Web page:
Harper's Encyclopedia of United States History (ed. Benson Lossing), Civil War in the United States. (search)
rrows, at the entrance of New York Harbor.—24. Transmission of Confederate journals through the mails prohibited.—Sept. 12. Col. John A. Washington, formerly of Mount Vernon, aide of Gen. Robert E. Lee, killed while reconnoitring in western Virginia.—18. Bank of New Orleans suspended specie payments.—21. John C. Breckinridge fled from Frankfort, Ky., and openly joined the Confederates.—24. Count de Paris and Due de Chartres entered the United States service as aides to General McClellan.— Oct. 11. Marshal Kane, of Baltimore, sent to Fort Lafayette.—15. Three steamers despatched from New York after the Confederate steamer Nashville, which escaped from Charleston on the 11th.—23. The privilege of the writ of habeas corpus suspended in the District of Columbia.—30. All the state-prisoners (143) in Fort Lafayette transferred to Fort Warren, Boston Harbor.—Nov. 3. Rising of Union men in eastern Tennessee, who destroy railroad bridges.—Dec. 1. Loyal legislature of Virgi
Harper's Encyclopedia of United States History (ed. Benson Lossing), Columbus, Christopher 1435-1536 (search)
as page to Prince Juan, the heir apparent, Columbus sailed from Palos in the decked vessel Santa Maria, with Martin Alonzo Pinzon as commander of the Pinta, and his brother, Vincent Yañez Pinzon, as commander of the Nina, the two caravels. They left the port with a complement of officers and crews on Friday morning, Aug. 3, 1492, and after a voyage marked by tempests—the crew in mortal fear most of the time, and at last mutinous—some indications of land were discovered late in the night of Oct. 11. Many times they had been deceived by presages of land, and what they thought were actual discoveries of it. The crown had offered a little more than $100 to the man who should first discover land, and to this Columbus added the prize of a silken doublet. All eyes were continually on the alert. At ten o'clock on the night of the 1lth, Columbus was on his deck, eagerly watching for signs of land, when he discovered a light on the verge of the horizon. Early the next morning, Rodrigo Tr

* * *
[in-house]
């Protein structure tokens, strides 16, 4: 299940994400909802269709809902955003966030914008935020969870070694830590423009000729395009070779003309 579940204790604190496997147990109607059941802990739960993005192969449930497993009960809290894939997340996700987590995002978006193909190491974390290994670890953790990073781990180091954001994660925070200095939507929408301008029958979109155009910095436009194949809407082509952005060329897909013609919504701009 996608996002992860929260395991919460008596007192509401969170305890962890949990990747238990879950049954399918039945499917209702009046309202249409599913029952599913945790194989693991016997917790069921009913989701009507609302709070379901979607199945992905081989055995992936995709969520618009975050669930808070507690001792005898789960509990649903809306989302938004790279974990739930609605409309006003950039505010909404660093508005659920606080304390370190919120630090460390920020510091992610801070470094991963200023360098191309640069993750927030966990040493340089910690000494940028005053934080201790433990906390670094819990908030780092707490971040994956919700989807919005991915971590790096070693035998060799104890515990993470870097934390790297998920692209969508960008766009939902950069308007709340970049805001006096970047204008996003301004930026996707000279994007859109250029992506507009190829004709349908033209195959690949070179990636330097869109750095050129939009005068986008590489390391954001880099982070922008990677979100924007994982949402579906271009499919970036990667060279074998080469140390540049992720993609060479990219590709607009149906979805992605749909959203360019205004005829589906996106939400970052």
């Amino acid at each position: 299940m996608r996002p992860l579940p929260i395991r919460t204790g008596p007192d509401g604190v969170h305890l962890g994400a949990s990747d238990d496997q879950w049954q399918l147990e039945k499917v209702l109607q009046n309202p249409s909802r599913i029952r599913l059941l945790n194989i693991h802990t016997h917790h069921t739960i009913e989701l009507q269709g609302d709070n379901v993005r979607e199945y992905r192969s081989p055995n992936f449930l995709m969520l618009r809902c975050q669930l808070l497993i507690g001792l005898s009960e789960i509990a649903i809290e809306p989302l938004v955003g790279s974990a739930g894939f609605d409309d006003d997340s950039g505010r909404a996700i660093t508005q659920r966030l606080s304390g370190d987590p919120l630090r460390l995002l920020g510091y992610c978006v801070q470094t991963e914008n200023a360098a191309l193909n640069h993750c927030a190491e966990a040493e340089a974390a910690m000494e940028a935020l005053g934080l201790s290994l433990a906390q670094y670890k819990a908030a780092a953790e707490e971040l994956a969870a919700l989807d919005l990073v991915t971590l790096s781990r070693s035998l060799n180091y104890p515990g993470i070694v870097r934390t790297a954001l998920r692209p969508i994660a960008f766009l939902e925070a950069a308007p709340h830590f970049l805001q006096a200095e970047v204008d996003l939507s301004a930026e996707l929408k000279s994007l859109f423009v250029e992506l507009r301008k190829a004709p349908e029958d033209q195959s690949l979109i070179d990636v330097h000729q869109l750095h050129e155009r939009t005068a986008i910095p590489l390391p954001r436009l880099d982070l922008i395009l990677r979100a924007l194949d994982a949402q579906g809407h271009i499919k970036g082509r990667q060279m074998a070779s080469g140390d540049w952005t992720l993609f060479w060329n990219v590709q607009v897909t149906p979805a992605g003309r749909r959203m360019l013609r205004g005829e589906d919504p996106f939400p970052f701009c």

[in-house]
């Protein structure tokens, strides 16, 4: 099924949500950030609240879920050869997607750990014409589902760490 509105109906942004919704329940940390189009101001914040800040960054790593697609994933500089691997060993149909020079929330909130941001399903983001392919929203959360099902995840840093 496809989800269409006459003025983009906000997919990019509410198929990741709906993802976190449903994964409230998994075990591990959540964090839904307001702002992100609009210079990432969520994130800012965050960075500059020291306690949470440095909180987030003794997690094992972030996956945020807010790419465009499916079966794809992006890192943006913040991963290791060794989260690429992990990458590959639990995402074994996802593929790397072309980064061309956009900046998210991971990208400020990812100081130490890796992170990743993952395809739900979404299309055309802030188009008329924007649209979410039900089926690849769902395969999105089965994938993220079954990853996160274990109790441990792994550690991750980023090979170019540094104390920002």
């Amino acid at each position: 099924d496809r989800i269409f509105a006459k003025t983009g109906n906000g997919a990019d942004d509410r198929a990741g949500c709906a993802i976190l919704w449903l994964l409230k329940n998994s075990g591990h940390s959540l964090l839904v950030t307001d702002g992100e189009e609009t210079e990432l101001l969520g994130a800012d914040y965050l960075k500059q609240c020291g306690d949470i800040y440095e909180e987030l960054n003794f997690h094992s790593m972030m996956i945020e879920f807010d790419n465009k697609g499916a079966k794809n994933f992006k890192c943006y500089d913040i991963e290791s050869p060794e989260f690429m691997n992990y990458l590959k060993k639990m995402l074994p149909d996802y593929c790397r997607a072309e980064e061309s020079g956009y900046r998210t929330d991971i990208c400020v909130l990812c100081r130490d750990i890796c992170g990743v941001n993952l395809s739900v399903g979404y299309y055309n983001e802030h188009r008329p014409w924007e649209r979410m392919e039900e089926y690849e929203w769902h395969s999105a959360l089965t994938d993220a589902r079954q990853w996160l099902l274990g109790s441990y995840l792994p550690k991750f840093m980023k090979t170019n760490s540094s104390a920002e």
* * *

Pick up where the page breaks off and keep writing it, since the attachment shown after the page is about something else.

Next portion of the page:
Harper's Encyclopedia of United States History (ed. Benson Lossing), Crown Point, (search)
on of the French until 1759, when the approach of a large English force, under General Amherst, caused the garrison there to join that at Ticonderoga, in their flight down the lake to its outlet. Amherst remained at Crown Point long enough to construct a sufficient number of rude boats to convey his troops, artillery, and baggage, and then started to drive the enemy before him across the St. Lawrence. The delay prevented his joining Wolfe at Quebec. When ready to move, it was mid-autumn (Oct. 11), and heavy storms compelled him to return to Crown Point, after going a short distance down the lake. There he placed his troops in winter quarters, where they constructed a fortress, whose picturesque ruins, after the lapse of more than a century, attested its original strength. The whole circuit, measuring along the ramparts, was a trifle less than half a mile; and it was surrounded by a broad ditch, cut out of the solid limestone, with the fragments taken out of which massive stone ba